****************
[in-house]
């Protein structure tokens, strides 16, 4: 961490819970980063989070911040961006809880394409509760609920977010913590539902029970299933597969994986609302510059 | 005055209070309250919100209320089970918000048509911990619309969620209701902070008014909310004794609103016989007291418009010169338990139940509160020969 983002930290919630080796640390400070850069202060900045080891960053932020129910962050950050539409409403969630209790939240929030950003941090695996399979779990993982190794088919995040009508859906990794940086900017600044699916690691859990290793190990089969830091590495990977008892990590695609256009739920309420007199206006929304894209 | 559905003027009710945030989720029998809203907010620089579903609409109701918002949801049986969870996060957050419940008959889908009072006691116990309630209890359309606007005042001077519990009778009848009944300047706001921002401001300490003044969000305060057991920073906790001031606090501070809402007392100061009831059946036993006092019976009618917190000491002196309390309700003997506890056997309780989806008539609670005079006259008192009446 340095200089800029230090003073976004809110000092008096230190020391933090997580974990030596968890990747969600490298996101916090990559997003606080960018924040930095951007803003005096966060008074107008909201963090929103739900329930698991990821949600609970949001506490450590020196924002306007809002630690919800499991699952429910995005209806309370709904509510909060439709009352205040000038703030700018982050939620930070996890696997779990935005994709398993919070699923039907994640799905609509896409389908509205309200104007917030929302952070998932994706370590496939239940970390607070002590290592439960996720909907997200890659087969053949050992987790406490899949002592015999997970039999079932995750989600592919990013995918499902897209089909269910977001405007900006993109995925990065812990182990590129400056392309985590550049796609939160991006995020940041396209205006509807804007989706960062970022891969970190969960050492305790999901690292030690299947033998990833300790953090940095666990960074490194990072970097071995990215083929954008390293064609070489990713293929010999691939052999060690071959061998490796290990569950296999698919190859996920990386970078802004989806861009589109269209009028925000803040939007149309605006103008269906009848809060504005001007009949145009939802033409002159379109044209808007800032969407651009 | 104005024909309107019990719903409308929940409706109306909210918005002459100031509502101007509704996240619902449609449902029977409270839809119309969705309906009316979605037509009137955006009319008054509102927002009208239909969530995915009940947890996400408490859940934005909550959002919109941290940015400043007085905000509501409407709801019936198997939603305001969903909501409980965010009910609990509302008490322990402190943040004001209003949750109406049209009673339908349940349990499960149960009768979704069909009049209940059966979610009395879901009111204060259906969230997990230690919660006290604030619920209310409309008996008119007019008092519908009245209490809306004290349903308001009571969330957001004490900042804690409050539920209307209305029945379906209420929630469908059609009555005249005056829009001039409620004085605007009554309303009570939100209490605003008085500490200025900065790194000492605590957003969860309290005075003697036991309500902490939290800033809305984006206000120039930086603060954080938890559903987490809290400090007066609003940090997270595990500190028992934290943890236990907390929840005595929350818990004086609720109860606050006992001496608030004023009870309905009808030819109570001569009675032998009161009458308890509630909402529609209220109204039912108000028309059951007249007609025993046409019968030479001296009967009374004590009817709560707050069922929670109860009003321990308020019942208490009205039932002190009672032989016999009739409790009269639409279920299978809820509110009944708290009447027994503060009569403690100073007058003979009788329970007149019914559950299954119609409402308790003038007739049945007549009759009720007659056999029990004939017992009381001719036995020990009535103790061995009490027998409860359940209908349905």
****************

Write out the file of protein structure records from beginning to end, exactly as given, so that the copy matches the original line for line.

[in-house]
């Protein structure tokens, strides 16, 4: 961490819970980063989070911040961006809880394409509760609920977010913590539902029970299933597969994986609302510059 | 005055209070309250919100209320089970918000048509911990619309969620209701902070008014909310004794609103016989007291418009010169338990139940509160020969 983002930290919630080796640390400070850069202060900045080891960053932020129910962050950050539409409403969630209790939240929030950003941090695996399979779990993982190794088919995040009508859906990794940086900017600044699916690691859990290793190990089969830091590495990977008892990590695609256009739920309420007199206006929304894209 | 559905003027009710945030989720029998809203907010620089579903609409109701918002949801049986969870996060957050419940008959889908009072006691116990309630209890359309606007005042001077519990009778009848009944300047706001921002401001300490003044969000305060057991920073906790001031606090501070809402007392100061009831059946036993006092019976009618917190000491002196309390309700003997506890056997309780989806008539609670005079006259008192009446 340095200089800029230090003073976004809110000092008096230190020391933090997580974990030596968890990747969600490298996101916090990559997003606080960018924040930095951007803003005096966060008074107008909201963090929103739900329930698991990821949600609970949001506490450590020196924002306007809002630690919800499991699952429910995005209806309370709904509510909060439709009352205040000038703030700018982050939620930070996890696997779990935005994709398993919070699923039907994640799905609509896409389908509205309200104007917030929302952070998932994706370590496939239940970390607070002590290592439960996720909907997200890659087969053949050992987790406490899949002592015999997970039999079932995750989600592919990013995918499902897209089909269910977001405007900006993109995925990065812990182990590129400056392309985590550049796609939160991006995020940041396209205006509807804007989706960062970022891969970190969960050492305790999901690292030690299947033998990833300790953090940095666990960074490194990072970097071995990215083929954008390293064609070489990713293929010999691939052999060690071959061998490796290990569950296999698919190859996920990386970078802004989806861009589109269209009028925000803040939007149309605006103008269906009848809060504005001007009949145009939802033409002159379109044209808007800032969407651009 | 104005024909309107019990719903409308929940409706109306909210918005002459100031509502101007509704996240619902449609449902029977409270839809119309969705309906009316979605037509009137955006009319008054509102927002009208239909969530995915009940947890996400408490859940934005909550959002919109941290940015400043007085905000509501409407709801019936198997939603305001969903909501409980965010009910609990509302008490322990402190943040004001209003949750109406049209009673339908349940349990499960149960009768979704069909009049209940059966979610009395879901009111204060259906969230997990230690919660006290604030619920209310409309008996008119007019008092519908009245209490809306004290349903308001009571969330957001004490900042804690409050539920209307209305029945379906209420929630469908059609009555005249005056829009001039409620004085605007009554309303009570939100209490605003008085500490200025900065790194000492605590957003969860309290005075003697036991309500902490939290800033809305984006206000120039930086603060954080938890559903987490809290400090007066609003940090997270595990500190028992934290943890236990907390929840005595929350818990004086609720109860606050006992001496608030004023009870309905009808030819109570001569009675032998009161009458308890509630909402529609209220109204039912108000028309059951007249007609025993046409019968030479001296009967009374004590009817709560707050069922929670109860009003321990308020019942208490009205039932002190009672032989016999009739409790009269639409279920299978809820509110009944708290009447027994503060009569403690100073007058003979009788329970007149019914559950299954119609409402308790003038007739049945007549009759009720007659056999029990004939017992009381001719036995020990009535103790061995009490027998409860359940209908349905």